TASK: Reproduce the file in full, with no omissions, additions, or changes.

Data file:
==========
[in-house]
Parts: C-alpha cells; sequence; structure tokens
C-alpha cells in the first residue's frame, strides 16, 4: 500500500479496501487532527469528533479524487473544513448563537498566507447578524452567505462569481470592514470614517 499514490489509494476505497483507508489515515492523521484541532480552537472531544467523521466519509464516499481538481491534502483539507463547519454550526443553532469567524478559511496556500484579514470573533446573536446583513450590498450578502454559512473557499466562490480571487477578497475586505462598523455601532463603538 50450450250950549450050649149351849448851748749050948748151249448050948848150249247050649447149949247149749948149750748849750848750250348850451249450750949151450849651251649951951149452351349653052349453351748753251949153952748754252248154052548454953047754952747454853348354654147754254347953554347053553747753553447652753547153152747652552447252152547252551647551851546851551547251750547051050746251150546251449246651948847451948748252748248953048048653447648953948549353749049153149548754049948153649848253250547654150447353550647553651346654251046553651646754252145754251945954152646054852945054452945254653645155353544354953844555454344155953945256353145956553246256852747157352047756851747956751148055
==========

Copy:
[in-house]
Parts: C-alpha cells; sequence; structure tokens
C-alpha cells in the first residue's frame, strides 16, 4: 500500500479496501487532527469528533479524487473544513448563537498566507447578524452567505462569481470592514470614517 499514490489509494476505497483507508489515515492523521484541532480552537472531544467523521466519509464516499481538481491534502483539507463547519454550526443553532469567524478559511496556500484579514470573533446573536446583513450590498450578502454559512473557499466562490480571487477578497475586505462598523455601532463603538 50450450250950549450050649149351849448851748749050948748151249448050948848150249247050649447149949247149749948149750748849750848750250348850451249450750949151450849651251649951951149452351349653052349453351748753251949153952748754252248154052548454953047754952747454853348354654147754254347953554347053553747753553447652753547153152747652552447252152547252551647551851546851551547251750547051050746251150546251449246651948847451948748252748248953048048653447648953948549353749049153149548754049948153649848253250547654150447353550647553651346654251046553651646754252145754251945954152646054852945054452945254653645155353544354953844555454344155953945256353145956553246256852747157352047756851747956751148055